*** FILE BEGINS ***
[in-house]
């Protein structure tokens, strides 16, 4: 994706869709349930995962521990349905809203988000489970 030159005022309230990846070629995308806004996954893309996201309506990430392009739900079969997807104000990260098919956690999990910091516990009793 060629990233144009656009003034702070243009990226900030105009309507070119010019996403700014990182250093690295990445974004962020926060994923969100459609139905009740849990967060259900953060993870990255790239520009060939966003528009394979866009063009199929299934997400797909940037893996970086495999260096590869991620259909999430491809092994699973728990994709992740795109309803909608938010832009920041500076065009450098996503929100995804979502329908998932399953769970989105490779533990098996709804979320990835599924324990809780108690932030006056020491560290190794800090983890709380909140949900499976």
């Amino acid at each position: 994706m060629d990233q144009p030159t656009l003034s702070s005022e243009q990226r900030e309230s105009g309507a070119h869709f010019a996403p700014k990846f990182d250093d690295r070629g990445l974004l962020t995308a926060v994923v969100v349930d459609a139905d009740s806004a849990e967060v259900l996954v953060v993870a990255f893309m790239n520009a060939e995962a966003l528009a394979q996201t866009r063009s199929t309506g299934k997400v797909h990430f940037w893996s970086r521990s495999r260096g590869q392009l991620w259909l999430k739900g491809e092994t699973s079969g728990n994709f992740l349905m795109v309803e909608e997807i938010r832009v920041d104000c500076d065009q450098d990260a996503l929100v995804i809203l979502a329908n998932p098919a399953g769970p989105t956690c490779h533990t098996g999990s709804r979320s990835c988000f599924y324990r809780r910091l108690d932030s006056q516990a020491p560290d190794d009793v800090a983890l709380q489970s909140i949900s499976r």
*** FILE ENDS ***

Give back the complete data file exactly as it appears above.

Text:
[in-house]
């Protein structure tokens, strides 16, 4: 994706869709349930995962521990349905809203988000489970 030159005022309230990846070629995308806004996954893309996201309506990430392009739900079969997807104000990260098919956690999990910091516990009793 060629990233144009656009003034702070243009990226900030105009309507070119010019996403700014990182250093690295990445974004962020926060994923969100459609139905009740849990967060259900953060993870990255790239520009060939966003528009394979866009063009199929299934997400797909940037893996970086495999260096590869991620259909999430491809092994699973728990994709992740795109309803909608938010832009920041500076065009450098996503929100995804979502329908998932399953769970989105490779533990098996709804979320990835599924324990809780108690932030006056020491560290190794800090983890709380909140949900499976």
């Amino acid at each position: 994706m060629d990233q144009p030159t656009l003034s702070s005022e243009q990226r900030e309230s105009g309507a070119h869709f010019a996403p700014k990846f990182d250093d690295r070629g990445l974004l962020t995308a926060v994923v969100v349930d459609a139905d009740s806004a849990e967060v259900l996954v953060v993870a990255f893309m790239n520009a060939e995962a966003l528009a394979q996201t866009r063009s199929t309506g299934k997400v797909h990430f940037w893996s970086r521990s495999r260096g590869q392009l991620w259909l999430k739900g491809e092994t699973s079969g728990n994709f992740l349905m795109v309803e909608e997807i938010r832009v920041d104000c500076d065009q450098d990260a996503l929100v995804i809203l979502a329908n998932p098919a399953g769970p989105t956690c490779h533990t098996g999990s709804r979320s990835c988000f599924y324990r809780r910091l108690d932030s006056q516990a020491p560290d190794d009793v800090a983890l709380q489970s909140i949900s499976r």